Indonesia is surely the greatest country in the world for scuba diving. This vast archipelago covers several time zones, two hemispheres and consists of more than 17,000 islands in tropical and subtropical waters. More species of marine life are found here than anywhere else in the world, and new species are being discovered all the time. The excitement of the unexplored added to a great climate and low cost of everything from getting around to eating and sleeping all make diving in Indonesia both excellent and popular. Some may only know about Bali or Komodo, but there is so much more to Indonesia for scuba divers. Sumatra faces the vast Indian Ocean, and West Papua The Pacific. In between, there are hundreds of places to stay and dive at. Nutrient-rich currents feed the reefs of Indonesia, enabling the marine life to flourish. There is something for every diver here, from day trips and shore dives in front of resorts to more than a week onboard a liveaboard safari to suit any budget. Absolute beginners try or learn to dive here, and daredevil professionals cruise strong currents. There is a dive trip and dive site to keep every scuba diver happy for longer than they are able to stay in this wonderful country, even if that’s a lifetime.
Maumere is a town on the island of Flores, East Nusa Tenggara. It's located on the northern coast of the island, along the eastern peninsula. It has recently become very popular for scuba diving. There are approximately 30 separate dive sites around the bay of Maumere, the large island of Kodia and the surrounding smaller islands. The dive sites nearer to the 'main island' of Flores island are excellent for 'muck diving' with reduced visibility and shallower depths but made up for with a vast range of marine life. Away from the main island and around the smaller islands the dive sites are deeper and have better visibility. The reefs have plenty of health corals, which attract passing pelagic species and are home to reef fish, invertebrates and marine reptiles. The surrounding seas are incredibly deep in places, and this means that there are some excellent drop-offs in places.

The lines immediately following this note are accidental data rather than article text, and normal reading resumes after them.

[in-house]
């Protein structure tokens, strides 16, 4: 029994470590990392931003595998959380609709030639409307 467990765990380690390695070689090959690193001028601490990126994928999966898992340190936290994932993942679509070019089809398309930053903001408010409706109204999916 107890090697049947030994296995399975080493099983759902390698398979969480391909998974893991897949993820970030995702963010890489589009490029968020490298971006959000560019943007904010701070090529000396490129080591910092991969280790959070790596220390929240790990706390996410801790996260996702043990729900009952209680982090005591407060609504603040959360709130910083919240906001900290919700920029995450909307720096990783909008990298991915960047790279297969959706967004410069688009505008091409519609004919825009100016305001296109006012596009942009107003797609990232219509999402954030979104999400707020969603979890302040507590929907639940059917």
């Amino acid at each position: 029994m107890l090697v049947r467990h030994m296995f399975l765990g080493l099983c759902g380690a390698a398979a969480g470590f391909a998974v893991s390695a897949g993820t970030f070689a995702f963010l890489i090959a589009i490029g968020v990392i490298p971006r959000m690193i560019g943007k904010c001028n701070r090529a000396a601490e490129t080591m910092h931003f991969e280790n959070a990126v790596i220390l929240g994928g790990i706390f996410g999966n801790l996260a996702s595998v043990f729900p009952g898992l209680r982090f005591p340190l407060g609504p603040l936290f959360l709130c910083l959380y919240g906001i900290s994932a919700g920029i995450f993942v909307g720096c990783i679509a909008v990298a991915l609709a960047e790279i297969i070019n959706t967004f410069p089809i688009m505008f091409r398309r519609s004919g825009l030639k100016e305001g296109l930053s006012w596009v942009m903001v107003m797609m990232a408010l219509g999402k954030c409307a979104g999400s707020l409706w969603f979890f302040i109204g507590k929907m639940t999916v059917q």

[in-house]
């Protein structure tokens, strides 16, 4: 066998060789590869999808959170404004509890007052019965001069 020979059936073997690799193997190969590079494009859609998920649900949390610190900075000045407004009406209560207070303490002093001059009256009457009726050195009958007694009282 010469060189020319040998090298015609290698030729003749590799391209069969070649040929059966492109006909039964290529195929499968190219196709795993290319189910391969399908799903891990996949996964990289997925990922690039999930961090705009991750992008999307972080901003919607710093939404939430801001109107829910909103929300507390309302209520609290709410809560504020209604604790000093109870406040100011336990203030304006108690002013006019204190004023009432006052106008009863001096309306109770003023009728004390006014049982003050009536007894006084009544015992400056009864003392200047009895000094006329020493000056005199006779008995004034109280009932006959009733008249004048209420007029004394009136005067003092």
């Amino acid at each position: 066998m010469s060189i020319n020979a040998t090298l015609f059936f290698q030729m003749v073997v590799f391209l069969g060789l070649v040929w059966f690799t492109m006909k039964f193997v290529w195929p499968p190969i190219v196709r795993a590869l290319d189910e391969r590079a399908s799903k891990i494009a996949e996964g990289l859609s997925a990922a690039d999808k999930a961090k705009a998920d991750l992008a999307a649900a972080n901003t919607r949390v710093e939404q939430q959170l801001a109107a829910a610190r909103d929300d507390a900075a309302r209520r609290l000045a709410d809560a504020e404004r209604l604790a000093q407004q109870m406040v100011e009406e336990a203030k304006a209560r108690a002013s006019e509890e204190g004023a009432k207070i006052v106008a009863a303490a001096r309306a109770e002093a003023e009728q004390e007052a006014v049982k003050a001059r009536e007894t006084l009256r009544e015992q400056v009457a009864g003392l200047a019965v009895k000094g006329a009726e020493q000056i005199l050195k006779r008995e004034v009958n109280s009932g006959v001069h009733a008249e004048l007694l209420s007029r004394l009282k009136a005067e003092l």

Alor is a remote island in south-central Indonesia. It is 80km wide and 20km from north to south. Diving at Alor can be done from a few dive resorts which run day trips, single-dive trips and offer shore diving. In addition, several Indonesian liveaboard cruises stop off at Alor to visit the more than twenty world-class dive sites. Most of the best diving at Alor takes place at the island’s west side, which also has shelter and protection from any unpleasant seasonal weather conditions.
Raja Ampat is a vast area of north-eastern Indonesia that offers some of the best diving in the world. Its remote location, sparsely-populated islands, and the currents from the deepwater of the three surrounding oceans all make for the most diverse marine life on the planet.
Misool is one of The Four Kings that makes up Raja Ampat. It's the second-largest and southernmost of the four islands and located 70km southwest from West Papua's Bird's Head Peninsula. During the diving season of October to April Misool offers the very best diving in Raja Ampat, and possibly the world. The island has no airport, major towns or large roads. Nearly all of its local population is tribes and villages around its coastline. The natural environment, both above and below the water's surface, is arguably the most unspoilt and special in the world.